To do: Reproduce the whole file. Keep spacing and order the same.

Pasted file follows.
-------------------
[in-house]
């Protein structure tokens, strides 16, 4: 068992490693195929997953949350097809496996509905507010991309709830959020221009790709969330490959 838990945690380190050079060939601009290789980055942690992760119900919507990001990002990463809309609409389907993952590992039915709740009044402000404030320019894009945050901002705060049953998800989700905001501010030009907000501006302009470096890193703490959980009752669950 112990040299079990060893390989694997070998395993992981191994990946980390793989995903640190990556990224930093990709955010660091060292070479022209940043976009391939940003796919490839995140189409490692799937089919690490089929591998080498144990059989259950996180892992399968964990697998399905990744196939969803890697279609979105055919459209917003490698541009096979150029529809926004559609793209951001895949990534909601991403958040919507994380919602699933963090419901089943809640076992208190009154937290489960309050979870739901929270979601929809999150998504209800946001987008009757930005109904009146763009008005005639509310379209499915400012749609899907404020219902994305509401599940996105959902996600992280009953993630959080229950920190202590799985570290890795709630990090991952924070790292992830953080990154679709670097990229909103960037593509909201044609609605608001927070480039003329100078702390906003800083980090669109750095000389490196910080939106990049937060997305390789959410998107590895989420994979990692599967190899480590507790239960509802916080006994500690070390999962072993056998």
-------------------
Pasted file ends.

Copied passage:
[in-house]
């Protein structure tokens, strides 16, 4: 068992490693195929997953949350097809496996509905507010991309709830959020221009790709969330490959 838990945690380190050079060939601009290789980055942690992760119900919507990001990002990463809309609409389907993952590992039915709740009044402000404030320019894009945050901002705060049953998800989700905001501010030009907000501006302009470096890193703490959980009752669950 112990040299079990060893390989694997070998395993992981191994990946980390793989995903640190990556990224930093990709955010660091060292070479022209940043976009391939940003796919490839995140189409490692799937089919690490089929591998080498144990059989259950996180892992399968964990697998399905990744196939969803890697279609979105055919459209917003490698541009096979150029529809926004559609793209951001895949990534909601991403958040919507994380919602699933963090419901089943809640076992208190009154937290489960309050979870739901929270979601929809999150998504209800946001987008009757930005109904009146763009008005005639509310379209499915400012749609899907404020219902994305509401599940996105959902996600992280009953993630959080229950920190202590799985570290890795709630990090991952924070790292992830953080990154679709670097990229909103960037593509909201044609609605608001927070480039003329100078702390906003800083980090669109750095000389490196910080939106990049937060997305390789959410998107590895989420994979990692599967190899480590507790239960509802916080006994500690070390999962072993056998």